Eredivisie Revelations Number 1- Memphis Depay is the Netherlands’ brightest youngster
BeNeFoot’s countdown of the top 10 revelations to come through in the Eredivisie this season has come to an end!
Over the last few days We looked at the brightest players who have emerged and impressed fans and pundits alike with an excellent 2013-14 season. Numbers 10 through 2 have already been unveiled and today we bring you number one. Here he is, the most impressive revelation in the league of revelations. Congragulations:
Memphis Depay – By Peter McVitie
A 20-year-old with remarkable skill, speed and talent, PSV’s Memphis Depay is certainly one of the standout talents in the Eredivisie, as this campaign has proven.
Depay first emerged as a frequent late substitute towards the end of the 2011-12 campaign, chipping in with three goals in his eight appearances to help PSV secure a third place finish.
The following season he was used much often but again generally as a substitute as he made just to league starts, scoring twice and setting up three.
It was clear throughout that integration that he was a player to watch, although, his attitude seemed a potential hazard in his formative years as he was seen as a cocky, pretentious youngster.
The attitude problems appear to have abated, however, as this season he has shown to be a bright, tricky winger with dazzling skills, impressive pace, a good touch and, on occasion, an excellent shot. The youngster has not only been PSV’s best player throughout this tumultuous campaign, but is clearly one of the best young players in a league full to the brim of bright prospects.
The Netherlands international is the most dangerous winger in the league by some distance. FC Groningen’s Filip Kostic, with 225, is the only player to have attempted more dribbles than Depay, who has tried to beat his man 198 times. However, he has completed a staggering 101 of those dribbles (51%), while Kostic has a success rate of 39% and Renato Ibarra of Vitesse is the only other of the Eredivisie’s top ten dribblers to keep their completion rate over 50%.
While there have been several positives from Depay, it hasn’t been all smooth for him. He hasn’t spent the last campaign as a consistent maverick who has taken the world by storm. Far from it. Throughout the opening half of the campaign, he was really quite a frustrating to watch.
|Player||Games Played||Goals||Shots, Total||Shots, on Target||Shots, off Target||Shooting Accuracy (%)||Shot Conversion Rate (%)|
The above table shows the ten players who racked up the most shots in the Eredivisie this term, which Depay tops. Hitting 132 shots and scoring only 12 goals is, on the face of it, ridiculous and wasteful. That he has hit 28 more shots than the next highest shooter in the league shows that he does indeed too trigger-happy. Furthermore, the three players who trail the young winger in the chart are central strikers.
That he has hit such a great deal of shots throughout the campaign and not only were more than half of them off target but that he has a shot conversion rate of just 9% is startling.
By comparison, PSV’s central striker Jurgen Locadia has played a game less than Depay and hit only 53 shots and scored one more goal.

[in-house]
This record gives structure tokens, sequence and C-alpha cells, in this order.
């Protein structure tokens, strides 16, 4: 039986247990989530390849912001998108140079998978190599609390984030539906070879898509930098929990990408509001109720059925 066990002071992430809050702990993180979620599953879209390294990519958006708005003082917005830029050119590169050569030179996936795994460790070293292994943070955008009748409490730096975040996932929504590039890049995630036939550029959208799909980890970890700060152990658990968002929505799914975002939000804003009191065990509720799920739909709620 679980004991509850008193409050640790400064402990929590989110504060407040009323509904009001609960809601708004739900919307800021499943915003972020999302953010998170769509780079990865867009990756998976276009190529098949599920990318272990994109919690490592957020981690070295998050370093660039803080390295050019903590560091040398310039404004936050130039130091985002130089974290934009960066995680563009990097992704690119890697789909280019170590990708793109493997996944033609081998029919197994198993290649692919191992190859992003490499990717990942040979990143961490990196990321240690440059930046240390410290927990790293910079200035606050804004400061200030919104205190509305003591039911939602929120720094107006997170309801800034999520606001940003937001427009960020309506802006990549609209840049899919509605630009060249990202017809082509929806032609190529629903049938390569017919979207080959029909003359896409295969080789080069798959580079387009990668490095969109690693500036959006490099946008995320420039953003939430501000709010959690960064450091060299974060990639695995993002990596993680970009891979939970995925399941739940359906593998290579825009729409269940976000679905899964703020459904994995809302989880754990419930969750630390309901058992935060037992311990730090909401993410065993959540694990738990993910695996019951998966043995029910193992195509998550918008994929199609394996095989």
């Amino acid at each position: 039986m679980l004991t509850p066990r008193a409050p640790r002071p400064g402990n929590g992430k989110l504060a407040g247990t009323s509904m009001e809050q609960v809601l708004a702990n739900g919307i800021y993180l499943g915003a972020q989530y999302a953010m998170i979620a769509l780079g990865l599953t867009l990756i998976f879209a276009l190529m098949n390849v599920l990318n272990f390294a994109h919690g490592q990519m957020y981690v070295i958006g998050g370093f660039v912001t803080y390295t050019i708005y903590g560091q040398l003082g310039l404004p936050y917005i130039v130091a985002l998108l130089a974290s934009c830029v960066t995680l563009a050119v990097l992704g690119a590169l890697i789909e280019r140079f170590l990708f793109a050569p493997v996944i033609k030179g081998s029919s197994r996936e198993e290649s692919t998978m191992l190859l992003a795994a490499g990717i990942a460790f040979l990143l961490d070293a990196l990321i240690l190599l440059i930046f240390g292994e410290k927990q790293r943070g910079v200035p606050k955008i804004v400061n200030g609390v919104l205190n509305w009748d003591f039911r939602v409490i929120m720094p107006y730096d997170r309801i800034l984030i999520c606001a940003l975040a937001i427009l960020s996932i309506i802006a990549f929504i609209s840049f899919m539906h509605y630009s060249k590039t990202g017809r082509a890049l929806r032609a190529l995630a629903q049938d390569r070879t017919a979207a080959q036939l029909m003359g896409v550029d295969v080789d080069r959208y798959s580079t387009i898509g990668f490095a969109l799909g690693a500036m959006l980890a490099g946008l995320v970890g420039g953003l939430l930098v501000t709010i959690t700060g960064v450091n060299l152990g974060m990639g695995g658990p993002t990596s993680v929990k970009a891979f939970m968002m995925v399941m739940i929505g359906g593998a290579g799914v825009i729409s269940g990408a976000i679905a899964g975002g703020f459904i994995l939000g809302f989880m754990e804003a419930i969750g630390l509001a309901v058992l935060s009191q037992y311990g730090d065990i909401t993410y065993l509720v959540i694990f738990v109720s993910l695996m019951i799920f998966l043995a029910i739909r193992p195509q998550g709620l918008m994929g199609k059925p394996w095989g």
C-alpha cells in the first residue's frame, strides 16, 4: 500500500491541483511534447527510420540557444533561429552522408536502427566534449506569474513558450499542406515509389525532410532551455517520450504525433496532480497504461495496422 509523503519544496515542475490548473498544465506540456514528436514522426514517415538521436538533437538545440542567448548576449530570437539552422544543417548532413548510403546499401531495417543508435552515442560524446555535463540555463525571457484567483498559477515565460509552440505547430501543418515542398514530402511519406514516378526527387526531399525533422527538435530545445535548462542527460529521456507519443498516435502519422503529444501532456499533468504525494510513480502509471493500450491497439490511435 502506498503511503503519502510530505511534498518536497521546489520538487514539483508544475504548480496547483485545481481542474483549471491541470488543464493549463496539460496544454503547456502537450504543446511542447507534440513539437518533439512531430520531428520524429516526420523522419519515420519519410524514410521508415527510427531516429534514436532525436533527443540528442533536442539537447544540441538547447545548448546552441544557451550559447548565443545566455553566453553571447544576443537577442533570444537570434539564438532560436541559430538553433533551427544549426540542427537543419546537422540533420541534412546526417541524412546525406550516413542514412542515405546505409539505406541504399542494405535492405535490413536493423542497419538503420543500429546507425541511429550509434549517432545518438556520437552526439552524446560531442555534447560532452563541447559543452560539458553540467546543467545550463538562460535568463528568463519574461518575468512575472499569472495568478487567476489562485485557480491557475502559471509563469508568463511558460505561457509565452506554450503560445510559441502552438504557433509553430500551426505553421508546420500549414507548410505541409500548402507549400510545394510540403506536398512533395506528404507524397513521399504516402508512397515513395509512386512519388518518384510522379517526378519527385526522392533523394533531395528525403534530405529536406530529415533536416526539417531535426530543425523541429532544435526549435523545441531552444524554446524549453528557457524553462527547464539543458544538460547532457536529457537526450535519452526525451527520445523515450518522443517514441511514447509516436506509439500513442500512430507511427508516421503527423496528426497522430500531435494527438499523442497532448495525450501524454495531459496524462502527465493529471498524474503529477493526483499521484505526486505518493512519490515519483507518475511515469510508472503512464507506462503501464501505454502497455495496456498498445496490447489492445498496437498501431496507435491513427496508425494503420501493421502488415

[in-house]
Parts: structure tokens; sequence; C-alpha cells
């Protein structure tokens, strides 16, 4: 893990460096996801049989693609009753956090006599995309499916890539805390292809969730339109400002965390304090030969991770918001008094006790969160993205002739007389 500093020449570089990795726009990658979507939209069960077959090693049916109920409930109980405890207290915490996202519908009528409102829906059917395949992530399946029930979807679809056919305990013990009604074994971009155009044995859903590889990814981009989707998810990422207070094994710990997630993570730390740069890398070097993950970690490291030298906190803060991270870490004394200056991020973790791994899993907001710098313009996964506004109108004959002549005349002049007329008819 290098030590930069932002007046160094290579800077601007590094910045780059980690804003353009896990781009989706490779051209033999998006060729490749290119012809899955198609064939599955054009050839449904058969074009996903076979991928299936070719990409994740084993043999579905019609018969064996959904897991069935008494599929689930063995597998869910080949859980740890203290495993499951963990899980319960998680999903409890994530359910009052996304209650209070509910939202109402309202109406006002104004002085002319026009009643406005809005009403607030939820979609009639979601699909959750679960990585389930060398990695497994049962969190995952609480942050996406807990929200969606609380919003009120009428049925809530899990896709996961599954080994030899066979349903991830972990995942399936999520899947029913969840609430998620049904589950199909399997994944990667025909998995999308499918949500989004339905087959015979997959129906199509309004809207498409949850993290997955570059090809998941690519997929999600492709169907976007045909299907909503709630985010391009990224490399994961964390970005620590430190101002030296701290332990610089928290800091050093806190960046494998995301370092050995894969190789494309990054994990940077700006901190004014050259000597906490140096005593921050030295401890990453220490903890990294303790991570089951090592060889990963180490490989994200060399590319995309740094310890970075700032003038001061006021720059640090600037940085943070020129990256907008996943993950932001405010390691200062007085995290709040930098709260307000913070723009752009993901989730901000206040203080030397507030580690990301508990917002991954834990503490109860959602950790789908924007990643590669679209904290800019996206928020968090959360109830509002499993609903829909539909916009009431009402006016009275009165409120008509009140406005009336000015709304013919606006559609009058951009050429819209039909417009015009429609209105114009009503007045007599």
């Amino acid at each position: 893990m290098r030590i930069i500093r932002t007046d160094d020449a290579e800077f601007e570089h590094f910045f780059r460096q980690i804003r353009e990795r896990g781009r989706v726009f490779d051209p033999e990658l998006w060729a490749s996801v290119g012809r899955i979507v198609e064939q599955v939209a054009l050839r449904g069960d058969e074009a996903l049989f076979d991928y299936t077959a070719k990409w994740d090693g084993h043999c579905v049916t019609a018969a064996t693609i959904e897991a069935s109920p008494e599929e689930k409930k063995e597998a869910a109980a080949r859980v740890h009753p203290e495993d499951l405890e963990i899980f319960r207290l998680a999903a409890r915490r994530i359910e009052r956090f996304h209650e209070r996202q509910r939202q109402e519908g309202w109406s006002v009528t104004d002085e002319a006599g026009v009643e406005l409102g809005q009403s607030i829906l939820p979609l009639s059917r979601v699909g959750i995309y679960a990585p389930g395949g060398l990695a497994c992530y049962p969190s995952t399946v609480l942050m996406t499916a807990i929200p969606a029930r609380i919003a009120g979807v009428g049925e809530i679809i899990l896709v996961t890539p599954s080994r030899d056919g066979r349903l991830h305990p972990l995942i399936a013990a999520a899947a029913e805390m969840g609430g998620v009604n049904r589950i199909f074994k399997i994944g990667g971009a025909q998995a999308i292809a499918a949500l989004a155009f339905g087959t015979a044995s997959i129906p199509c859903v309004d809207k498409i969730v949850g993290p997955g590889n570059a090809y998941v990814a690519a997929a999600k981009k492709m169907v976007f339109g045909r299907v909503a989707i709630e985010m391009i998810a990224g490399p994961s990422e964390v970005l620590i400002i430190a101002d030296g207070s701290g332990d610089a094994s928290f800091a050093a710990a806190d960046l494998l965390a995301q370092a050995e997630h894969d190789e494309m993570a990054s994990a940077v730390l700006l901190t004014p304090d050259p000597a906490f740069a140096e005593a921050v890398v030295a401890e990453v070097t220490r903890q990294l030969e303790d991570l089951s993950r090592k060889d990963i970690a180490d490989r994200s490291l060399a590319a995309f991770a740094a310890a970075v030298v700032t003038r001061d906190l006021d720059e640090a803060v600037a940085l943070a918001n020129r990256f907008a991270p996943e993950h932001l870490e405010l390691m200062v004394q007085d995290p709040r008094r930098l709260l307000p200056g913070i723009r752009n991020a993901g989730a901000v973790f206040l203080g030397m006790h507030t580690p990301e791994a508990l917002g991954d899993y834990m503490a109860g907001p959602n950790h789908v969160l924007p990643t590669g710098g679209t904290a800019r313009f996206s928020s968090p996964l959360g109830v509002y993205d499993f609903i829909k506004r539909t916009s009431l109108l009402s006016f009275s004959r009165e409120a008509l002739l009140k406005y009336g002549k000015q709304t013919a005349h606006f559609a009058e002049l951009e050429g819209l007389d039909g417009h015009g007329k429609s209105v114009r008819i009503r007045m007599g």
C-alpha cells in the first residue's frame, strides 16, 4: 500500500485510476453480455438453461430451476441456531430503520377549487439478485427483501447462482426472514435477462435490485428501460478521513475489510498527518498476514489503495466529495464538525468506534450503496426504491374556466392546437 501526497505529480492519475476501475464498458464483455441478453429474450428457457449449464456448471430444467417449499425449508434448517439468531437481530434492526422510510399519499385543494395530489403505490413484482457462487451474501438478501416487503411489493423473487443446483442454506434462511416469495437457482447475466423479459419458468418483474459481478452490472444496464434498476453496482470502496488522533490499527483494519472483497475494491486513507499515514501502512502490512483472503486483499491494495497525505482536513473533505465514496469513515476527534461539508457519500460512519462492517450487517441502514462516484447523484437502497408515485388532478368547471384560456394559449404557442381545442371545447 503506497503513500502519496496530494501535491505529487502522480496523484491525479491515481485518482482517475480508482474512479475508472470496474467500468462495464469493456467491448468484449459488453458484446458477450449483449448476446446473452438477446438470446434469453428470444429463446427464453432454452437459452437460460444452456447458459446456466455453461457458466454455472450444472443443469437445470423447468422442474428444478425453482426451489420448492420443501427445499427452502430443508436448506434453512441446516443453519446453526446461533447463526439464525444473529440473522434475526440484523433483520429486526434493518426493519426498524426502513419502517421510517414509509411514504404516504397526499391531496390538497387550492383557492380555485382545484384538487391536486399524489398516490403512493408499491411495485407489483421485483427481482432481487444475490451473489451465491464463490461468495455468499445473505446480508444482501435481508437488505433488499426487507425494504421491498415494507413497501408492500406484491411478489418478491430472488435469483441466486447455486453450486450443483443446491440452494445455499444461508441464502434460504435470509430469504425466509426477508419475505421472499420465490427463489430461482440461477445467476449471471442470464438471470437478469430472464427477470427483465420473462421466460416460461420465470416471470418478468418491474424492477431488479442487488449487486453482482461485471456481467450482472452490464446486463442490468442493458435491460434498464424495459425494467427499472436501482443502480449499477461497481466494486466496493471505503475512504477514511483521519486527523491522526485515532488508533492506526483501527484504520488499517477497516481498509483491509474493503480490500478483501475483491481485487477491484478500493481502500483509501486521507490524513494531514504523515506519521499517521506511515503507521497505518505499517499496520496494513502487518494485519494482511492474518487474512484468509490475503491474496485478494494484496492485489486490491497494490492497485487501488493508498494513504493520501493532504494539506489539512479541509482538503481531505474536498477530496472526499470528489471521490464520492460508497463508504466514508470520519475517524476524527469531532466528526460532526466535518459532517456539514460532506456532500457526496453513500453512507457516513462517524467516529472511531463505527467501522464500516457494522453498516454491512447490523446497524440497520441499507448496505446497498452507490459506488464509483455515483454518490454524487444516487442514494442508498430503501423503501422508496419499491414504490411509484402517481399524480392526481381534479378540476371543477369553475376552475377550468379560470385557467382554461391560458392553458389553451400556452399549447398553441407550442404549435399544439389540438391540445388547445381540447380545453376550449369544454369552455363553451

This is merely a snapshot of his troubles this season, however. Clearly a remarkably talented player, throughout the opening half of the campaign it appeared he was simply a one trick pony. Justified by his bright performances which saw him net four goals and grab two assists in PSV’s first 12 games in all competitions, he developed a habit of tearing down the left wing, cutting inside and
firing towards goal. This tactic worked fine during PSV’s misleadingly magnificent start to the season. However, as this team of young players who had never played together before and were led by a coach in his first full season in charge settled in, performances started to drop and victories eluded them. Regardless, Depay continued with his habit of charging down the flank, bringing the ball inside and firing towards goal, but without it leading to something.
Too flashy, inefficient, and seemingly incapable of learning that his persistence wasn’t paying off, fears grew that he was growing into a one-dimensional player.
In some ways, Depay looked as if he was struggling to find his identity. He appeared caught in the middle of trying to be a crossbreed of Arjen Robben and Cristiano Ronaldo instead of taking it slow, developing fully and becoming his own player.
Since the turn of the year, however, it appears someone at PSV has taught him how to think, or, more likely, with some good coaching, he has gained the confidence to try something new, look up, and pass, cross, or shoot, depending on the situation, not just pulling the trigger immediately.
Since then, Depay has become a much more productive player, scoring six goals and setting up three goals in the last 11 games of the season as PSV shot up from as low as tenth place near the halfway mark in the season to fourth, securing Europa League football for next season.
The 2013-14 campaign has proven that Depay is an exceptional talent, arguably the most talented youngster in the Netherlands at the moment, however, it is clear that he must spend another year or two in the Dutch league before he can move on. If he can replicate his form from the second half of the campaign and throughout the entirety of next term, he will develop immensely over the next year.
Being included in the final Netherlands squad for the World Cup this summer looks likely for Depay. If he spends the summer learning from senior players like Robin van Persie, Arjen Robben and Wesley Sneijder, as well as coach Louis van Gaal, he will hopefully return to Eindhoven a wiser, sharper player ready to continue his journey to become one of the greats.
*All stats courtesy of WhoScored and Squawka, via Opta